^{p}*with detF*

^{e}

^{e}*6= 0 is caused by stretching and rotation*of the crystal lattice. The deformation gradient remaining after elastic unloading and upon returning the lattice to its orientation in the reference state is (see [14]):

(F* ^{e}*)

*F=F*

^{−1}

^{p}*.*

UnlikeF, both tensorsF* ^{p}*andF

*are not necessarily gradients of motion; sinceF*

^{e}*andF*

^{p}*are invertible, they do still represent in any case deformations of infinitesimal neighborhoods. As we said above, the motion of dislocations is assumed to take place on a prescribed set of slip systems (s*

^{e}

^{α}*,*m

*), where*

^{α}*α*is an index running in an arbitrary index set denoting its slip plane

*p*

*α*; each pair is formed by a directions

*and a slip-plane normalm*

^{α}*, wheres*

^{α}*andm*

^{α}*are orthogonal constant vectors in the lattice configuration such that:*

^{α}*|s*^{α}*|*=*|m*^{α}*|*= 1, s^{α}*·*m* ^{α}*= 0.

### 3 Analysis of the model: earlier results

Let us briefly recall here the ideas and results obtained for this model in [15]

on the basis of the decomposition (1) and a few additional hypotheses.

Since the plastic flow occurs in the slip, an evolution of F* ^{p}* is expressed by slip
rates

*ν*

*on the individual slip through the following ansatz*

^{α}F˙* ^{p}*=L

*F*

^{p}

^{p}*,*(3.1)

where a matrixL* ^{p}* appears defined by
L

*=X*

^{p}*α*

*ν** ^{α}*s

^{α}*⊗*m

^{α}*.*(3.2)

The theory developed in [15] considers together with classical macroforces also
microforces represented by stresses *ξ** ^{α}* and internal forces Π

*for each slip system*

^{α}*α*consistent with a microforce balance; this balance equation is considered with the classical Newtonian balances for momentum [15]. Denoting byT

*andbthe*

_{ref}*stress*and the

*body force, measured respectively per unit area and per unit volume in the*reference configuration, the standard force and momentum balances take the following local forms:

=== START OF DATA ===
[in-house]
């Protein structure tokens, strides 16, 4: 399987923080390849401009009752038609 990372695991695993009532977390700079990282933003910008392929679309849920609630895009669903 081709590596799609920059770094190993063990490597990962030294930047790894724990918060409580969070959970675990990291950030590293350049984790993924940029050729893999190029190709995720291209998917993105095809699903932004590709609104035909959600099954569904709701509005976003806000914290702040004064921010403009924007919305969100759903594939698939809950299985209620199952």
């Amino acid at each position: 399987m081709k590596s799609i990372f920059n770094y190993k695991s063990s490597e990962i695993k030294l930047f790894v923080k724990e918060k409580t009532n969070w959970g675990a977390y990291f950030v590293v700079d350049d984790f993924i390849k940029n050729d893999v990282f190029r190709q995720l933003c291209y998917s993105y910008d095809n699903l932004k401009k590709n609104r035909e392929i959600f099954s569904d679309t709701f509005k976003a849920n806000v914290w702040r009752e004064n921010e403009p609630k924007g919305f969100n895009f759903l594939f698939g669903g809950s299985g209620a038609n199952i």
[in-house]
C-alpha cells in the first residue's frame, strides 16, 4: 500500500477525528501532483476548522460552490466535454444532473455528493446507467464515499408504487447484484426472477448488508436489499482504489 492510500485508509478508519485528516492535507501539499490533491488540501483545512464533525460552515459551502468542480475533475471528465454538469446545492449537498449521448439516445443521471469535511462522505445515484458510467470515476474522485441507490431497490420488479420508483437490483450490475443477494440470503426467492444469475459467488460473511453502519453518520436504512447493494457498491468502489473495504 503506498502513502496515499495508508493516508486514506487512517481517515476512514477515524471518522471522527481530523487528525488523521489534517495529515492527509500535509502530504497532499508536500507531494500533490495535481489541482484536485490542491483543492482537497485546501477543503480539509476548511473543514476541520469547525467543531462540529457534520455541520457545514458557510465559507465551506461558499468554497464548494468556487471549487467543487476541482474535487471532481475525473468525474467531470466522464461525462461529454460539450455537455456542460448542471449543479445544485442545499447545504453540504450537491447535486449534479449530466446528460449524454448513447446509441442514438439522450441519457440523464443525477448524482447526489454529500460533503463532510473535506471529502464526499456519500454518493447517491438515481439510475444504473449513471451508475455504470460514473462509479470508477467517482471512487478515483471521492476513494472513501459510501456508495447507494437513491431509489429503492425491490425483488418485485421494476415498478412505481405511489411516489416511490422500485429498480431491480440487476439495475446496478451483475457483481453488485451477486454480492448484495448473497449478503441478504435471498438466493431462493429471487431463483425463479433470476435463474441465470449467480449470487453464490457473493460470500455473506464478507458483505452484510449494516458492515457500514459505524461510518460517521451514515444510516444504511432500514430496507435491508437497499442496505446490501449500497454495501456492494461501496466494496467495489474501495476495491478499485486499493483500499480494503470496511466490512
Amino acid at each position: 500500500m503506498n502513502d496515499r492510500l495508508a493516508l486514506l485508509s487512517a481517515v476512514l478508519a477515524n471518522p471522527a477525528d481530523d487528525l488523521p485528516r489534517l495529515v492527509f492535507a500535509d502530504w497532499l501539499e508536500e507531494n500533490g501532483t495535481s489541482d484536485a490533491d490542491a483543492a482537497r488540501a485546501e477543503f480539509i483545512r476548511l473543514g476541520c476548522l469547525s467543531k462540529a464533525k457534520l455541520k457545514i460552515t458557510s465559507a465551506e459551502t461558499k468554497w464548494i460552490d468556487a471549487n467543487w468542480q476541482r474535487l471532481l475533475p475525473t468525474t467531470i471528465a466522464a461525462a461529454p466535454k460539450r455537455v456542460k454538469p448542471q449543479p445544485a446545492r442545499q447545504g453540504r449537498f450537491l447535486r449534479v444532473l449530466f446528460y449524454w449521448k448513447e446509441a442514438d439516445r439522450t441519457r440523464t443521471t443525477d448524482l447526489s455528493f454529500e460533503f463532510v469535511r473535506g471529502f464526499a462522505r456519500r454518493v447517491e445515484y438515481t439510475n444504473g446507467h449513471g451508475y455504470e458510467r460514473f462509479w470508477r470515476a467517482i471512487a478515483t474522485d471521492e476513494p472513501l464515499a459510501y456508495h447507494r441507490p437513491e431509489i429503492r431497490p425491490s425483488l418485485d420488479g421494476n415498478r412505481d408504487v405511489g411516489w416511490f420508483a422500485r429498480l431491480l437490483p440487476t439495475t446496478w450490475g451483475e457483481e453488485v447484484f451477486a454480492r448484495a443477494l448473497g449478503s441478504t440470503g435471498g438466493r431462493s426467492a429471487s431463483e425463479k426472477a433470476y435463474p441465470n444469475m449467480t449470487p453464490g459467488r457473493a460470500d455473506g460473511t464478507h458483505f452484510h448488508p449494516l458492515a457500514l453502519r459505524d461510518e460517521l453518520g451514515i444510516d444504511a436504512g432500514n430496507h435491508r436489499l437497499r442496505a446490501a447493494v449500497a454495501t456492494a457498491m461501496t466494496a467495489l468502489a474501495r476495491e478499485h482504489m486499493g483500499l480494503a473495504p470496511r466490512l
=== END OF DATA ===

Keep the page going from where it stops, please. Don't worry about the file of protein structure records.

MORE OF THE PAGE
*DivT**ref*+b= 0
(3.3)

T*ref*F* ^{T}* =FT

^{T}

_{ref}*,*(3.4)

where *X** ^{T}* denotes the transpose matrix of a matrix

*X. If*T is the Cauchy stress tensor then equation (3.4) can be rewritten as

T*ref* = (detF)TF^{−T}*.*
(3.5)

After having introduced the*lattice stress*Sby

S= (detF* ^{e}*)(F

*)*

^{e}*T(F*

^{−1}*)*

^{e}*the expression*

^{−T}S= (F* ^{e}*)

*T*

^{−1}*(F*

_{ref}*)*

^{p}*(3.6)*

^{T}holds and the equation (3.4) turns out to be equivalent with the property ofSbeing symmetric.

The work of the standard forces is defined in the classical form for any part*P* of
the body by the volume integral

*W**stan*(P) =
Z

*P*

T*ref**·*Fdv˙
(3.7)

where the integrand function is the standard *stress power. Here and in the sequel*
a dot means full contraction of tensors; e.g., for rank two tensors one has A*·*B =
*A**ij**B** ^{ij}* =

*tr(A*

*B), where*

^{T}*T*denotes transposition. The microforces of the system are

characterized by microstresses *ξ** ^{α}*, internal microforces Π

*and external microforces*

^{α}*µ*

*such that the following local balance is satisfied:*

^{α}*Divξ*^{α}*−*Π* ^{α}*+

*µ*

*= 0 (3.8)*

^{α}The justification for the independent existence of equation (3.8) can be found in [15], to which we refer the reader for further details.

The microforces Π* ^{α}* provide a macroscopic description of forces exerted on the
dislocations of the

*α-th plane of the system by dislocations of the other slip systems*and by the lattice or other defects; these forces are internal to the material. The microforces

*µ*

*represent forces exerted on dislocations by actions which are external to the body. These microforces perform work together with the atomic disarrangements;*

^{α}the work of the microforces is then given by the volume integral